Do you want to know why businesses try to write off so many expenses? Because for every dollar they cannot right off as a valid business expense, the government will take 30 cents.
What would happen if the government took 30 cents of your pay check? Well, unless you’re making very little, the government very well may be.
So maybe a better question is: What if you made 30 cents MORE for every dollar you currently make?
Let’s say you make 40 thousand dollars a year now. What would you do with 52 thousand? $12,o00 extra per year would add up significantly. A house payment in just a few years, the kids in private schools (or home schooled, grin), a new business you start yourself.
Instead, the government takes it.
I don’t begrudge the government a fair share of money. After all, government is necessary in a fallen world. And government has reasonable and rational expenses. And they are immense, relative to each of our individual budgets.
But when the government tells us it knows, better than we ourselves do, how to do things which could either be left well enough alone or by private industry and a knowledgeable populace. Then coerces us into giving it an exorbitant amount of money to perform those services. That is not right. And it hurts us.
A business must, by nature, make more money than it spends. It must be profitable in order for it to stay in business. When people talk about windfall profits and how we ought to tax businesses making more than there fair share, they illustrate only how imbecilic their own level of understanding is regarding the economy.
When a business operates effectively and efficiently and makes an immense profit, those large profits entice other businesses into the same market. When multiple businesses operate in the same market, they must give reason for their consumers to choose them over their competitor.
Competition drives prices lower, as this is the most visible way to differentiate ones product. Competition also drives quality up, as a second, very visible differentiation.
So because a market was allowed to become lucrative, the consumers have better access to cheaper and higher quality products. Sounds great to me.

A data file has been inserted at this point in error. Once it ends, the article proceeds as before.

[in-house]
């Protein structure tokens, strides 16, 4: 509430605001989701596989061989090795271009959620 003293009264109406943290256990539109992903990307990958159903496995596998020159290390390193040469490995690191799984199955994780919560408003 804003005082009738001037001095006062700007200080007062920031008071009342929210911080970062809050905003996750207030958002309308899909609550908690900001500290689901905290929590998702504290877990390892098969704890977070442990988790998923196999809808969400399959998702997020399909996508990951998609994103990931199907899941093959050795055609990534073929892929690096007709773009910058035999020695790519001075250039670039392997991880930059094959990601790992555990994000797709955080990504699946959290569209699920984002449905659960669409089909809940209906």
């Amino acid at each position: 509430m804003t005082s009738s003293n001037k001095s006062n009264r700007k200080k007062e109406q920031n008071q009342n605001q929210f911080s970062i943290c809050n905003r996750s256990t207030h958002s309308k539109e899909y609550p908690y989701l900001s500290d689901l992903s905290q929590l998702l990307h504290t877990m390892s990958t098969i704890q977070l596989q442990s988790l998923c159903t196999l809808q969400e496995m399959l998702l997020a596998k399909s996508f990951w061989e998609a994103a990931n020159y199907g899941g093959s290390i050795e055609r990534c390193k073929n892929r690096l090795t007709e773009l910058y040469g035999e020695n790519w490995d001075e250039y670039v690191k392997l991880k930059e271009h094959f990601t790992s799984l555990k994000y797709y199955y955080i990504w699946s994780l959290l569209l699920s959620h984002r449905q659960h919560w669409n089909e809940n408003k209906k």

And it’s not just looking on the outside, at the balance sheets of the business and on the store shelves, at the price tags.
Those businesses that make more profit are able to employ more and more skilled workers to further improve their products.
Sure, this is a sunny picture. But in the market, averages work out in favor of the sunny picture. Your job may indeed suck, but have you tried looking for one that doesn’t?
It may not be the best time, in the present economy, with government ham-handed handling of the economy stifling the recovery and prolonging this downturn. But there are still companies looking for workers.
Maybe leaving the big city, with is stifling regulation on top of already onerous federal meddling causes most businesses to fail or move away, to a smaller city which is more willing to lower it’s regulation and encourage businesses to build and hire is what needs to occur.
But when you hear a politician or government bureaucrat tell you that businesses must pay “their fair share”, remember that business may be employing you with the money the government wants to take.
And what the government takes, it does not give back readily.
Business Friendly means employee friendly.
Employee friendly means you have a job. A good job. One where the employer has the means to take care of you and compensate you well.
As for me, I’m already paying my fair share and more, and I’m getting fed up.